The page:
Tower Knives & Travelling

Tuesday, 14th November 2017

I had planned on visiting Tower Knives since the beginning but so far hadn't actually had the time to go. We had used some Osakan made knives in the Eat Osaka lesson and I wanted to purchase the same or similar to remind me of our travels when I cook.

Hotel Elsereine Osaka

Since this was our check-out day, it was now or never to get a 'Handmade in Osaka' knife from Osaka. The knife shop didn't open until 10am so we didn't have to rush to get there early - which was good because we were very slow. We had a nice breakfast at our Osaka hotel, and headed out.

Walking to Tower Knives Osaka

We were greeted by a very nice gentleman who spoke excellent English, he showed us around the shop, explained about the different purposes, handles, lengths, steels, prices, edges...! There were a lot of options!

Lots of choice at Tower Knives Osaka

We told him we were after a general purpose knife, similar to the one we used at Eat Osaka and he picked out several for us to try on a lot of carrots and tomatoes. In the end I decided on a shorter santoku (although still longer than my current knives) with a Japanese style handle.

Knife testing at Tower Knives Osaka

When we chose our knife, they engraved it for us.

Knife engraving at Tower Knives Osaka

It was getting quite late in the day now and we had a long way to travel to our next hotel in Hakone. On our way to the train station we stopped at the Food Hall underneath the station to queue up for a famously wobbly Rikaru Cheesecake. These cheesecakes are very light and fluffy in texture, totally different from the rich, thick slices we get at home.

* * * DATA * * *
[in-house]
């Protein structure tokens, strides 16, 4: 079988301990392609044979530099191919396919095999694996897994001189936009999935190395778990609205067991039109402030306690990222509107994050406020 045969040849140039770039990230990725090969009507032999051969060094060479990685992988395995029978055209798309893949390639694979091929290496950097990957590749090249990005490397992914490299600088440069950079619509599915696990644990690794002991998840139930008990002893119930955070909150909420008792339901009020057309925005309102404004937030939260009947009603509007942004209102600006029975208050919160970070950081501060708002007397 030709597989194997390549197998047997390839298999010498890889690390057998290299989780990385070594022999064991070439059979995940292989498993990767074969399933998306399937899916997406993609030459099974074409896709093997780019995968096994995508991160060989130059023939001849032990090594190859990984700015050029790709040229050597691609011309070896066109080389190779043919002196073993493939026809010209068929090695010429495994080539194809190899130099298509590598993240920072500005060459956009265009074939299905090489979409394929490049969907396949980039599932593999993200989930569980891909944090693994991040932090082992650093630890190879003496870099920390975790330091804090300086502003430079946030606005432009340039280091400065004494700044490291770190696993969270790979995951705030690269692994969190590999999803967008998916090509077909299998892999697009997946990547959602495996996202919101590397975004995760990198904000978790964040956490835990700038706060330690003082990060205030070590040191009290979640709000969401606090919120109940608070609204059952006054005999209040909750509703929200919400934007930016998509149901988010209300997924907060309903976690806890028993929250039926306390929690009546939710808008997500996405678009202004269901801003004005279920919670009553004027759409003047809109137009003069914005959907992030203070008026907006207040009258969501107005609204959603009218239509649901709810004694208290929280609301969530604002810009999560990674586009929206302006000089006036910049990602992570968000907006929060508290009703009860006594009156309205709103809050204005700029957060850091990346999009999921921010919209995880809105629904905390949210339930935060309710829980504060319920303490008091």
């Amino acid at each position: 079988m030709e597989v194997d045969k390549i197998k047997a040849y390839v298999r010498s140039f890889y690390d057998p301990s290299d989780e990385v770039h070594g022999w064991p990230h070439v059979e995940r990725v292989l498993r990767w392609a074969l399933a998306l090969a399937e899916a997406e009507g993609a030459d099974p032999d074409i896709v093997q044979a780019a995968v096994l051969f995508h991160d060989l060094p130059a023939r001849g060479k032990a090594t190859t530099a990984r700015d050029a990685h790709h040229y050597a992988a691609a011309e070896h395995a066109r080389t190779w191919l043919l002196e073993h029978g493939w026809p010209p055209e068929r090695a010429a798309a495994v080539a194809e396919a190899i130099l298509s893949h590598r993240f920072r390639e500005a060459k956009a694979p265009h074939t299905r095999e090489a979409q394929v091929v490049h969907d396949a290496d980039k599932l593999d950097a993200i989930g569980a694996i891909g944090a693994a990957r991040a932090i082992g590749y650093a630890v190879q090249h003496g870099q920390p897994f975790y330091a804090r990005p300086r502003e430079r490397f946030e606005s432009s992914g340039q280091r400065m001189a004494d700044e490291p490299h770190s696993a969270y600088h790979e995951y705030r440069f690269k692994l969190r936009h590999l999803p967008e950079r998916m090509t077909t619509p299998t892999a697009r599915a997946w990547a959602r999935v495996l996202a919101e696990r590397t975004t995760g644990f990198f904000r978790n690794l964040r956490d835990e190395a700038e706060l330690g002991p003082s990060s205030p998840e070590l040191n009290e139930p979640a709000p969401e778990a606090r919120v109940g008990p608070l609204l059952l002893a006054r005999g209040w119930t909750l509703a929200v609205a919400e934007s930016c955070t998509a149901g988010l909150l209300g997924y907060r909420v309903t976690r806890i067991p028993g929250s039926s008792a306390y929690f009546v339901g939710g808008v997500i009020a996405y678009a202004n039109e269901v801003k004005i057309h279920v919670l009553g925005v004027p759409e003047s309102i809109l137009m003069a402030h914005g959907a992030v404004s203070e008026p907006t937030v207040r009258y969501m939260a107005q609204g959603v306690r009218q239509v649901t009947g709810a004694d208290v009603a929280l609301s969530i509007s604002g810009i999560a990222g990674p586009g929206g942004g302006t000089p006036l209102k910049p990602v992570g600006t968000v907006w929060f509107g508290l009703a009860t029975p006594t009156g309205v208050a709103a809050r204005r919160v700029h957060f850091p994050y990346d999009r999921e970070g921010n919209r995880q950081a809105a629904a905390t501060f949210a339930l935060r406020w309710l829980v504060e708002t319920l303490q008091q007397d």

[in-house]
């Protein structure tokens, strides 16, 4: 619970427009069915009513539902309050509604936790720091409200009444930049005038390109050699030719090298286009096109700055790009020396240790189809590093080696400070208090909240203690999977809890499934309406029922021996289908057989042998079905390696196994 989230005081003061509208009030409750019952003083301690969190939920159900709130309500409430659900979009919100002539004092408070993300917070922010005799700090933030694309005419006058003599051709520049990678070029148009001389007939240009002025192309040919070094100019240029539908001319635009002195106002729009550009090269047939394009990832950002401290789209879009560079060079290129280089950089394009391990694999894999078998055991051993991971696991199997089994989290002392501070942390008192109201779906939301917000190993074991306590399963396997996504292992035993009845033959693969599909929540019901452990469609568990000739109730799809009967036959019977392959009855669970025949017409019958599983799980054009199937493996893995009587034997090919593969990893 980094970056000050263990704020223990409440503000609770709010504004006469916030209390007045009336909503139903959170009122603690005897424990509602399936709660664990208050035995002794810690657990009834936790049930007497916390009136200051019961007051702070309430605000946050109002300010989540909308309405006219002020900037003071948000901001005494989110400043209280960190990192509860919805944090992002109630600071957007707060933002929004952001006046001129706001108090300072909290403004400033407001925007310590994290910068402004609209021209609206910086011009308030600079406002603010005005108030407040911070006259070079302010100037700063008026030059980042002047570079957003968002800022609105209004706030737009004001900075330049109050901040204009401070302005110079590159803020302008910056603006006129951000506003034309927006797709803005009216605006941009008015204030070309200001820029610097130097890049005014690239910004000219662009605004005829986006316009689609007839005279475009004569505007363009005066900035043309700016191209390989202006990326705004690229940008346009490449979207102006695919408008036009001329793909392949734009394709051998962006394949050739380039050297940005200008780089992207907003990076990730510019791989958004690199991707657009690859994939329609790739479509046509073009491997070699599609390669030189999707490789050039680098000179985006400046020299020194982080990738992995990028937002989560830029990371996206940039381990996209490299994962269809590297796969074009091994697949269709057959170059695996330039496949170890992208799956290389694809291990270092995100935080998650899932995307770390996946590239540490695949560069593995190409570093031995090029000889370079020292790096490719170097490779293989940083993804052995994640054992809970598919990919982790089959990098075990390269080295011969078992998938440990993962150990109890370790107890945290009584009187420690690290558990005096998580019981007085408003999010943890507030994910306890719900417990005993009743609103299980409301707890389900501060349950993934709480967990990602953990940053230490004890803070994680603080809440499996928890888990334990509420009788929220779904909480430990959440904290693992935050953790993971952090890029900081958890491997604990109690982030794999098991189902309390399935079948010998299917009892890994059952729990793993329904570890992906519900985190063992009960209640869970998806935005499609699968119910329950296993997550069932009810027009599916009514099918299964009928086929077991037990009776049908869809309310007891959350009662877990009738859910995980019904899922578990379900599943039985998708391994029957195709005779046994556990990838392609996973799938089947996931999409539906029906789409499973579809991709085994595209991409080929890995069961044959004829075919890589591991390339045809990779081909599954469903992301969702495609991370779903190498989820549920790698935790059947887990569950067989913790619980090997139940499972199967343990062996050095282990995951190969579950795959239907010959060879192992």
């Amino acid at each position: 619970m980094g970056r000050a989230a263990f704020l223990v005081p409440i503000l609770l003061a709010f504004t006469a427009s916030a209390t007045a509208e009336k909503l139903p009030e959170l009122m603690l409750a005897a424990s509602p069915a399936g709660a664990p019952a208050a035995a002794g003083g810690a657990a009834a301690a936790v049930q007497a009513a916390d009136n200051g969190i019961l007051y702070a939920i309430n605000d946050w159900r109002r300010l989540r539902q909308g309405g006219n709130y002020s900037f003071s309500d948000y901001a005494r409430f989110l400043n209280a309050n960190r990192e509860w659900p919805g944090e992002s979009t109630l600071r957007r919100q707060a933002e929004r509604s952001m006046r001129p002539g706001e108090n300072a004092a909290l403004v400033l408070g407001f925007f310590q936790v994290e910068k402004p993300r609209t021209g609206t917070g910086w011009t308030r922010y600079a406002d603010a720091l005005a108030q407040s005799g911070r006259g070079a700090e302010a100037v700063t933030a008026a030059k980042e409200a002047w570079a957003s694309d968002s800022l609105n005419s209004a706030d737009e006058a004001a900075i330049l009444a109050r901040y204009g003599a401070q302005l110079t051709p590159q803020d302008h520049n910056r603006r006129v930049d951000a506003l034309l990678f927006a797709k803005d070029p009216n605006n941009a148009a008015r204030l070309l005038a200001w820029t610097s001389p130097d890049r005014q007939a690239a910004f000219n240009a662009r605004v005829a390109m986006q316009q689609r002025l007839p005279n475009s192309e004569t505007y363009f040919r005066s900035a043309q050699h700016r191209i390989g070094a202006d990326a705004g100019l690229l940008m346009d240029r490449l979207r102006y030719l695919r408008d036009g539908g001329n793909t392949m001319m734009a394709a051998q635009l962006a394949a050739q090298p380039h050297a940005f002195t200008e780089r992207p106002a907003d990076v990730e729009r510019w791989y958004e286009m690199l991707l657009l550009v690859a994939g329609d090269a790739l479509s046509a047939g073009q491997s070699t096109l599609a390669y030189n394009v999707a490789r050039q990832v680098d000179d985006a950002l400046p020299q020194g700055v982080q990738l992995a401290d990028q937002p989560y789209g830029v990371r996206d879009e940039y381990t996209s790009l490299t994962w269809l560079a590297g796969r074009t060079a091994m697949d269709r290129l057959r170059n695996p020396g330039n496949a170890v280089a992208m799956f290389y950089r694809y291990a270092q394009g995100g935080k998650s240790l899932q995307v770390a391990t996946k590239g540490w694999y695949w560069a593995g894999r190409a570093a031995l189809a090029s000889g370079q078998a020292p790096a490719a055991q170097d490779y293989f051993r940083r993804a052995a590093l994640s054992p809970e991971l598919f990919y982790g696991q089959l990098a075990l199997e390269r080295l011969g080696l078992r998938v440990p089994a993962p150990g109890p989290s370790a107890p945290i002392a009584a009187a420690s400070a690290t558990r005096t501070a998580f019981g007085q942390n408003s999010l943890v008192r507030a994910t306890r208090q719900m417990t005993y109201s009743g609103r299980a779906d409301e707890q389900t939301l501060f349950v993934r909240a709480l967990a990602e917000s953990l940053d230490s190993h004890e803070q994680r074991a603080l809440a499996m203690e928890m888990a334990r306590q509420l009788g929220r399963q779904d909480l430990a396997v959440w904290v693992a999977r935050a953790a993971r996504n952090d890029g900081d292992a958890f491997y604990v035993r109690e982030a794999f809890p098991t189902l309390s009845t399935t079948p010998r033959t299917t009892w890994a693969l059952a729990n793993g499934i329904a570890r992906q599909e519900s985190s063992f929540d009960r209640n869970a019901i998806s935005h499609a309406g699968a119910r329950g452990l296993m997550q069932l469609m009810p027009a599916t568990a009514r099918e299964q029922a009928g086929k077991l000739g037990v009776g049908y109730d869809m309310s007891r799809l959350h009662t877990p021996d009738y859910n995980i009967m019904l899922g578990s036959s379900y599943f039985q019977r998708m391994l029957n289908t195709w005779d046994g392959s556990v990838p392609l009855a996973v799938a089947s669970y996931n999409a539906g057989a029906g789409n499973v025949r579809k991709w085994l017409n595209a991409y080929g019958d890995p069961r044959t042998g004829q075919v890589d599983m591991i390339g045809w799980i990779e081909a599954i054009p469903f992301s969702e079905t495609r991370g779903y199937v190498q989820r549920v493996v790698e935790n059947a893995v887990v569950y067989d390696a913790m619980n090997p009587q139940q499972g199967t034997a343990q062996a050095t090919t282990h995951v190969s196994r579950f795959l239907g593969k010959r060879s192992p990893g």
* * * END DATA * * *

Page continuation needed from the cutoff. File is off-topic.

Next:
Food hall

Wobbly cheesecakes.

Cheesecakes

A train station in Osaka

We also picked up some lunch/dinner from a Seven Eleven and some more Western style chocolate cheesecakes (which were also delicious). We ate our very late lunch on the Shinkansen to Odawara where we arrived in the evening.

Lunch on the shinkansen

When we got off the train at Odawara station, we knew that we'd have to travel a bit further to the hotel at Hakone. Since we arrived later in the day and had no cash, we missed the last bus to our hotel whilst trying to find a cash machine to pay for it.

While waiting for Ben to talk to the Information desk and find an International cash machine, two Japanese ladies came and spoke to me using Google Translate. They wanted to know if I was enjoying my stay and if I would have dinner with them. After they found out we had to be somewhere they invited us to breakfast instead, which we also couldn't do. It was quite a strange conversation, but I think they were just very friendly.

Ben finally found a cash machine in a Seven Eleven around the corner and we had to take a taxi to the hotel instead. We finally arrived at the hotel after 9pm! Even though it was late, Ben took advantage of the spa and had a relaxing bath in the hot spring pools before bed. Not wanting to use the "public" baths, I stayed in the room and read a book in bed.

Prince Hotel Hakone

The Prince Hakone Lake Ashinoko Hotel was meant to be one of our relaxing days, when in fact we barely spent 12 hours there since we had to be up, out and on the bus to Tokyo. Ben had a session booked in the afternoon for learning the ancient art of Kintsugi in Tokyo and to get there on time we needed to be up bright & early for the long-distance coach.

Our route